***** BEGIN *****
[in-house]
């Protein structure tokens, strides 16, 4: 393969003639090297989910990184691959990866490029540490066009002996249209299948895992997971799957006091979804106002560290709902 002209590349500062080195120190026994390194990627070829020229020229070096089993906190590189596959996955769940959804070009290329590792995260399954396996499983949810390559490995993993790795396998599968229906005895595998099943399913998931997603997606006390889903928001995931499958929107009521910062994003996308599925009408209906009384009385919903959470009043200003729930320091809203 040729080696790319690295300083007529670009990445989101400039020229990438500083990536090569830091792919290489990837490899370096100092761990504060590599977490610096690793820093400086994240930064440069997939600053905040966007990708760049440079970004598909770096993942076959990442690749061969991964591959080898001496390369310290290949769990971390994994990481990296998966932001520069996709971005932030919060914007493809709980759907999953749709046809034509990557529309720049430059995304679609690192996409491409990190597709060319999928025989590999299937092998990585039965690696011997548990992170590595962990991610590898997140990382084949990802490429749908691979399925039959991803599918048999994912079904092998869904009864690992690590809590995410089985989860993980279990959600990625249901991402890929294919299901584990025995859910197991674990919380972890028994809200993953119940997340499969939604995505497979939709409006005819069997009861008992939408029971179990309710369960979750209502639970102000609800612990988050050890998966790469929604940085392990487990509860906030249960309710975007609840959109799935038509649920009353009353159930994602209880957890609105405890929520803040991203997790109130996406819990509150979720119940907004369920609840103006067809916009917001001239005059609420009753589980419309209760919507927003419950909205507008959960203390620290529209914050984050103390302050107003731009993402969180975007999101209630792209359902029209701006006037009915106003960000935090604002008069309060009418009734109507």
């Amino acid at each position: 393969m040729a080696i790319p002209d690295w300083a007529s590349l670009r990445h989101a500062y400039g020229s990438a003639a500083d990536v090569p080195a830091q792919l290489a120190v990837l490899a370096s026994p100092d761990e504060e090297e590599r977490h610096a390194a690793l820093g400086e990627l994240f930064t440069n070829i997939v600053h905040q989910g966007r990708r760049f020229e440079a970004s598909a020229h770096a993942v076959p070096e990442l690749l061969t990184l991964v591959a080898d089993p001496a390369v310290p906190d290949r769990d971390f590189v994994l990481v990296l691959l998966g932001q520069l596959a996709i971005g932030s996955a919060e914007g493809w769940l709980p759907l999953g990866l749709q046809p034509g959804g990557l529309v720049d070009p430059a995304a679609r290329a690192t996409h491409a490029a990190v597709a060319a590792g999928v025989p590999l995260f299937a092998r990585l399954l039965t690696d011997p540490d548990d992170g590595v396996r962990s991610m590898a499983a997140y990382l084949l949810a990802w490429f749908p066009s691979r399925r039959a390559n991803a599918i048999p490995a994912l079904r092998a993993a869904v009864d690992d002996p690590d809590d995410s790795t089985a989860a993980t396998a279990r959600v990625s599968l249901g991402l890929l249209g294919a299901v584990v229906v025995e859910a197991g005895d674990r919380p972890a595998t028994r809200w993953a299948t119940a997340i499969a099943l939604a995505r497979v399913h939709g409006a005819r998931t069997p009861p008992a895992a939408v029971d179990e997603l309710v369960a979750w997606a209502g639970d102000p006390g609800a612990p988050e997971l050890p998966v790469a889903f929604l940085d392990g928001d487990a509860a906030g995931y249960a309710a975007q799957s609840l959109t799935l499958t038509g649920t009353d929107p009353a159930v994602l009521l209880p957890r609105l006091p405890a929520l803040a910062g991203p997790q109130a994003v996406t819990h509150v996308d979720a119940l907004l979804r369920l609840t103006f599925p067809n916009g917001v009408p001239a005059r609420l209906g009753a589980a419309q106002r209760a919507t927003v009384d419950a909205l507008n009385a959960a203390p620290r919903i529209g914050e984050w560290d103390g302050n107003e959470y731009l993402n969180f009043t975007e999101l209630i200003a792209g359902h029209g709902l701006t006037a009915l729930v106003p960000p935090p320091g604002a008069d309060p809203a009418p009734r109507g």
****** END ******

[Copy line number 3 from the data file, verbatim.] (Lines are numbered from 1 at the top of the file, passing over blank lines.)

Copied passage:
């Amino acid at each position: 393969m040729a080696i790319p002209d690295w300083a007529s590349l670009r990445h989101a500062y400039g020229s990438a003639a500083d990536v090569p080195a830091q792919l290489a120190v990837l490899a370096s026994p100092d761990e504060e090297e590599r977490h610096a390194a690793l820093g400086e990627l994240f930064t440069n070829i997939v600053h905040q989910g966007r990708r760049f020229e440079a970004s598909a020229h770096a993942v076959p070096e990442l690749l061969t990184l991964v591959a080898d089993p001496a390369v310290p906190d290949r769990d971390f590189v994994l990481v990296l691959l998966g932001q520069l596959a996709i971005g932030s996955a919060e914007g493809w769940l709980p759907l999953g990866l749709q046809p034509g959804g990557l529309v720049d070009p430059a995304a679609r290329a690192t996409h491409a490029a990190v597709a060319a590792g999928v025989p590999l995260f299937a092998r990585l399954l039965t690696d011997p540490d548990d992170g590595v396996r962990s991610m590898a499983a997140y990382l084949l949810a990802w490429f749908p066009s691979r399925r039959a390559n991803a599918i048999p490995a994912l079904r092998a993993a869904v009864d690992d002996p690590d809590d995410s790795t089985a989860a993980t396998a279990r959600v990625s599968l249901g991402l890929l249209g294919a299901v584990v229906v025995e859910a197991g005895d674990r919380p972890a595998t028994r809200w993953a299948t119940a997340i499969a099943l939604a995505r497979v399913h939709g409006a005819r998931t069997p009861p008992a895992a939408v029971d179990e997603l309710v369960a979750w997606a209502g639970d102000p006390g609800a612990p988050e997971l050890p998966v790469a889903f929604l940085d392990g928001d487990a509860a906030g995931y249960a309710a975007q799957s609840l959109t799935l499958t038509g649920t009353d929107p009353a159930v994602l009521l209880p957890r609105l006091p405890a929520l803040a910062g991203p997790q109130a994003v996406t819990h509150v996308d979720a119940l907004l979804r369920l609840t103006f599925p067809n916009g917001v009408p001239a005059r609420l209906g009753a589980a419309q106002r209760a919507t927003v009384d419950a909205l507008n009385a959960a203390p620290r919903i529209g914050e984050w560290d103390g302050n107003e959470y731009l993402n969180f009043t975007e999101l209630i200003a792209g359902h029209g709902l701006t006037a009915l729930v106003p960000p935090p320091g604002a008069d309060p809203a009418p009734r109507g």